My husband, with fingers too large for these delicacies, is fumbling with hooks and eyes. “How do you people do this?” he mutters.
But he was the first to gently pull away the bloody paper towels and just as gently shoo the kids to the neighbors’ house and bundle me into the car. He reached across the seat and buckled me in with the same calm as when he held my hand, almost a decade ago, while I contracted blindly and endlessly to bring our two babies into the world. He saw both resulting c-sections performed behind the curtain placed in front of my head. He was too tall for it to obscure the view.
I finish my ablutions in the bathroom, wrapping up my thumb, lower palm, and wrist with the magic Ingrid bandages, then gauze, then cloth tape.
When I am finished, I open and close my four free fingers over the resulting thick tube for several moments, as if I am making a shadow puppet duck. This shape is reminding me of something, but it takes a while to bring it back.
It’s mittens. I remember suddenly, out of nowhere, how I would stay out for so long on snow days that ice would coalesce into small hail-like balls on the knitted wrists, with strands of wool as their nuclei. I remember the gritty feeling of the wool scraping across my mouth as I took off the mittens with my teeth.
My eleven-year-old daughter has just ripped open a package of litmus papers we’ve ordered for her school science fair project—she’s cleaning pennies with solutions of varying acidities. Once she discovers the rainbow of results, however, she becomes an unstoppable cyclone of litmus testing.
“Oh! Orange juice!” I hear her gasp, and the fridge door rattles open.
I am deciding at our laptop, after a long internal debate, that I’m going to post about my accident on Facebook. I’m preternaturally sensitive to sounding like I’m whining on social media.
I don’t define “degloving” in my post on purpose, hoping people will feel its weird beauty as I did. This turns out, amusingly, to not have been the best idea.
“WORST.GOOGLE.IMAGE.SEARCH.EVER,” a friend responds.
“What else, what else?” my daughter ruminates out loud. “Hair spray!”
“Oh god, it’s not that bad,” I type back, after seeing for myself what “degloving” brings up.
“Bleach!” my daughter sings out.
“Wait, hang on, you don’t have—” I call to her, but she’s already flung herself down into the basement where we do our laundry.
I lurch up from the computer and down into the basement after her, thinking to find her some latex gloves to use. She’s perversely saddened that we don’t have enough corrosive bases in the house for her to get the deep plum shade of the higher numbers of PH.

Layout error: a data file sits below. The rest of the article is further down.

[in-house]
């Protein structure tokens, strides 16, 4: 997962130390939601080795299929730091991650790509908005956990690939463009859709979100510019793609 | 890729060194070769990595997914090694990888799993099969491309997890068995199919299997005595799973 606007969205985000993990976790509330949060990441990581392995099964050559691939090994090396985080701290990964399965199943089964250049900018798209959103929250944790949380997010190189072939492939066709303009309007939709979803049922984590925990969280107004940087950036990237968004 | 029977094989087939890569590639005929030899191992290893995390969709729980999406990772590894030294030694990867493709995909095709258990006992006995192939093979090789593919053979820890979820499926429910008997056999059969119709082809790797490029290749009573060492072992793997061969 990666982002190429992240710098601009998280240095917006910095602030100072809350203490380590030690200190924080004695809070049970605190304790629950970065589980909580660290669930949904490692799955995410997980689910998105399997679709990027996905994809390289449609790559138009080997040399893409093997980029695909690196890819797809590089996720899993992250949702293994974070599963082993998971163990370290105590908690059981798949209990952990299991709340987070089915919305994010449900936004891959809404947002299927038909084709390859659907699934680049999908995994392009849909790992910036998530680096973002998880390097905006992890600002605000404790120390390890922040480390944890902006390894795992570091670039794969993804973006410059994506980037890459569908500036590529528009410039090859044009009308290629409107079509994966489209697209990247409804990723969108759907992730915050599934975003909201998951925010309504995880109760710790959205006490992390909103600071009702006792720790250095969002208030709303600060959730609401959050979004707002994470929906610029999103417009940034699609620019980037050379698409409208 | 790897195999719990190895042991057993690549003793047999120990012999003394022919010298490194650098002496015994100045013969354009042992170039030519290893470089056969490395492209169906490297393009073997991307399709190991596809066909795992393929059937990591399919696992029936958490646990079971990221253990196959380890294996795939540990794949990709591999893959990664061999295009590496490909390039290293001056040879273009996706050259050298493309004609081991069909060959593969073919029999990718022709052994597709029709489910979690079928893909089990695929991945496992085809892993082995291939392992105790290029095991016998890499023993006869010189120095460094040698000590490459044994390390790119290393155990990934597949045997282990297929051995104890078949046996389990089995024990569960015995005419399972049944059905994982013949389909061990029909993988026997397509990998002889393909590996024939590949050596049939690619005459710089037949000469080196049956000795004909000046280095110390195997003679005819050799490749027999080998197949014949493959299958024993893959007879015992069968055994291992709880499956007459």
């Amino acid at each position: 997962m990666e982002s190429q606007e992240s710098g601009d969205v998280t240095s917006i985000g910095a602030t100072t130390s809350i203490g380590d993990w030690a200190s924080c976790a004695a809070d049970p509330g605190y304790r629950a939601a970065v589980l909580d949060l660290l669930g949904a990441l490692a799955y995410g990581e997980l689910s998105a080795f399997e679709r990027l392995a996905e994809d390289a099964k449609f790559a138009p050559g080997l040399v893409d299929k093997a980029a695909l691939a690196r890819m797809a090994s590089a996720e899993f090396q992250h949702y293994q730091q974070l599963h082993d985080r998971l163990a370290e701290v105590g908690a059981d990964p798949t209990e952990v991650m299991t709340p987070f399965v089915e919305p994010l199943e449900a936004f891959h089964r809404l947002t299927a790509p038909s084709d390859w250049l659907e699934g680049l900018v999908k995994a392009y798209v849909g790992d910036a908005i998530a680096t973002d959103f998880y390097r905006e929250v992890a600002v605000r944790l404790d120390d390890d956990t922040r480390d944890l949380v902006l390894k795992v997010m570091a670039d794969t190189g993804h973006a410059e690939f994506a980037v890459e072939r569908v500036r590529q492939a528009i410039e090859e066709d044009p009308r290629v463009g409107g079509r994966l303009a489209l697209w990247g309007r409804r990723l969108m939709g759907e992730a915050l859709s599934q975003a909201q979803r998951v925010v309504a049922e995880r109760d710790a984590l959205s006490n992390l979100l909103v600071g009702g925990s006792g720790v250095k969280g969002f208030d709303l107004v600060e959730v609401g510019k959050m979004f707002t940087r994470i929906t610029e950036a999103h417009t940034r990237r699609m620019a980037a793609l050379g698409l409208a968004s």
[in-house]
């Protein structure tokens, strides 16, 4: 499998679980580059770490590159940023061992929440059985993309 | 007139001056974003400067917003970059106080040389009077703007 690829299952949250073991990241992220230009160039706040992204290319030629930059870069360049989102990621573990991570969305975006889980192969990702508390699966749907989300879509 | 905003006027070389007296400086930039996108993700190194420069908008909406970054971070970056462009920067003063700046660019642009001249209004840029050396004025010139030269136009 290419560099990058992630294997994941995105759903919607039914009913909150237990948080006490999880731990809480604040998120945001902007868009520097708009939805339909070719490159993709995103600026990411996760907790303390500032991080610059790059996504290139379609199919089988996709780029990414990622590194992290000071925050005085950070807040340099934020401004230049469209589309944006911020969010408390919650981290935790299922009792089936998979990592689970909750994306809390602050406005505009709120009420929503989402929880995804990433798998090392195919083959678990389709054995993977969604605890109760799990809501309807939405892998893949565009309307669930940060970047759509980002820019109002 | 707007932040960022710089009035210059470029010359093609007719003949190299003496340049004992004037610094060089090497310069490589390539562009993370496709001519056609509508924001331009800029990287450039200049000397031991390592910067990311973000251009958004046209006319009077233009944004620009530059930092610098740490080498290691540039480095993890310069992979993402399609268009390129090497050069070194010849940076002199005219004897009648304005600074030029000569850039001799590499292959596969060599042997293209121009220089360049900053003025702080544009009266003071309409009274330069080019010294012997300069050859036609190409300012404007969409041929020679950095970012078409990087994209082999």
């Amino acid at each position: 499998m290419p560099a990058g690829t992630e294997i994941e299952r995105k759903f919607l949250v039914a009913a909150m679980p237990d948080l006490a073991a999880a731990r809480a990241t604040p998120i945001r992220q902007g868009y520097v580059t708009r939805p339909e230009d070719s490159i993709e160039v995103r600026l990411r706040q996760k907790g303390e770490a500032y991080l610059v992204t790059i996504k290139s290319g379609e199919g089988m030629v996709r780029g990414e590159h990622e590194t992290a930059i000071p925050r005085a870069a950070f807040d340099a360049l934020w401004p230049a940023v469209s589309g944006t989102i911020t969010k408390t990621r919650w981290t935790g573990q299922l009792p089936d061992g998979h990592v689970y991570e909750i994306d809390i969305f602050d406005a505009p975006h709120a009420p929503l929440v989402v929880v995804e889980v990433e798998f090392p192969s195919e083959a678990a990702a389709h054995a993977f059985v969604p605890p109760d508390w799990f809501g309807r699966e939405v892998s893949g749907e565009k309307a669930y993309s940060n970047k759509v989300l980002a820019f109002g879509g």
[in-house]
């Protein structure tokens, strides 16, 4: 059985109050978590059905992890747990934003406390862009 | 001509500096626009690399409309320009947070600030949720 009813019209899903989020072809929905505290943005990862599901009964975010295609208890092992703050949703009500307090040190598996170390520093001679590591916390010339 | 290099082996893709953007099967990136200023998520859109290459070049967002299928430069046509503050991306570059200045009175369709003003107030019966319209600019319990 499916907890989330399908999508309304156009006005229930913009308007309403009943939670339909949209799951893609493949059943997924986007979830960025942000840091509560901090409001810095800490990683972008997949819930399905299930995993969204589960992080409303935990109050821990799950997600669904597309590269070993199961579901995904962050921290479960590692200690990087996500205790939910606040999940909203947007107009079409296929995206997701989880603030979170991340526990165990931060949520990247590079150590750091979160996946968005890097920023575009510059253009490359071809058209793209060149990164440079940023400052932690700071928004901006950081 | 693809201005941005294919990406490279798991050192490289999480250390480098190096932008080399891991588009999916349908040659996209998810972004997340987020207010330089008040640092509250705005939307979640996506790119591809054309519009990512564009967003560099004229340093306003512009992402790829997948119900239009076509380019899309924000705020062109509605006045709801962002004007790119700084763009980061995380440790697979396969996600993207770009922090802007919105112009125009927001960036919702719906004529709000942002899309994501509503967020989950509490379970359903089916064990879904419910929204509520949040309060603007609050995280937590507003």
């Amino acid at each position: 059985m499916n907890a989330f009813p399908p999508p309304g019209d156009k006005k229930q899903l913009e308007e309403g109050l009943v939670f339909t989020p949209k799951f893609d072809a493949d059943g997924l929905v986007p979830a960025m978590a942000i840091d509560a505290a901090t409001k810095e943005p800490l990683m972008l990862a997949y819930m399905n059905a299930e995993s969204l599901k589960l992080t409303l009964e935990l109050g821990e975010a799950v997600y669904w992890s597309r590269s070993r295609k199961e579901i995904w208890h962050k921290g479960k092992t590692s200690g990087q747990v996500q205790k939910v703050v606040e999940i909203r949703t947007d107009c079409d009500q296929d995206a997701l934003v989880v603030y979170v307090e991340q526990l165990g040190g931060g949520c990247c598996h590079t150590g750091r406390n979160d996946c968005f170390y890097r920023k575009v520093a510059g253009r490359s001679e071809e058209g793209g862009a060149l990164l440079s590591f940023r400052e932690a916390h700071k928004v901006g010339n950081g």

I don’t find gloves. She could care less. She brightens when she discovers that at least in the PH world, there appears to be no difference between slamming a glass of cranberry juice or one of red wine vinegar. This is good to know.
On the way back up from the basement, I pass the shelf where we store our less-used cooking contraptions. My eyes pass over the standing mixer, the apple peeler, the cherry pitter, and I shudder. I realize that I have now renamed this shelf in my head “Things That Can Hurt Me Really Badly.”
What is getting older but a yawing, a slipping and widening, of that shelf to hold more and more things? Pots. Pans. The stairs. My ankles. Ice. My blood pressure. My brain.
I look down at my hand. How on earth am I going to do this?
My daughter tears off another strip of litmus paper. “Maybe I can spit on it,” she says thoughtfully.
I can’t help it. I laugh, loud and long, and she joins me.
Just before I go to bed, I notice there’s a new comment on my Facebook thumb post. It’s from Rachel, an old college friend, whipsmart and wonderful.
“This is why we don’t own a mandoline,” she writes. “Or a mandolin, which is what autocorrect wants me to own.”
At least I’m not the only one. As I settle down to sleep I picture a clueless, cartoon Autocorrect and I, with a potato in one hand and a mandolin in the other, looking confused.
I cradle my bandaged hand in the crook of my left arm. I’ve re-wrapped it once more, once a day, as Ingrid showed me. “Don’t roll over on it,” my husband says sleepily, already in bed. My daughter is reading quietly about bacteria cultures in her room. The ibuprofen kicks in.
You’re not always going to see where the knife is going. Sometimes you’re going to look for a stringed instrument to make music, and find it is a bloody blade instead.
But what else is there to do? You reach out. You strip off your gloves. You play.
DINA STRASSER is a language arts educator of many stripes. She has been published in the New York Times, The London Times Online, and Orion Online, and she runs an award-winning blog on education at http://theline.edublogs.org. This is her second essay for Full Grown People.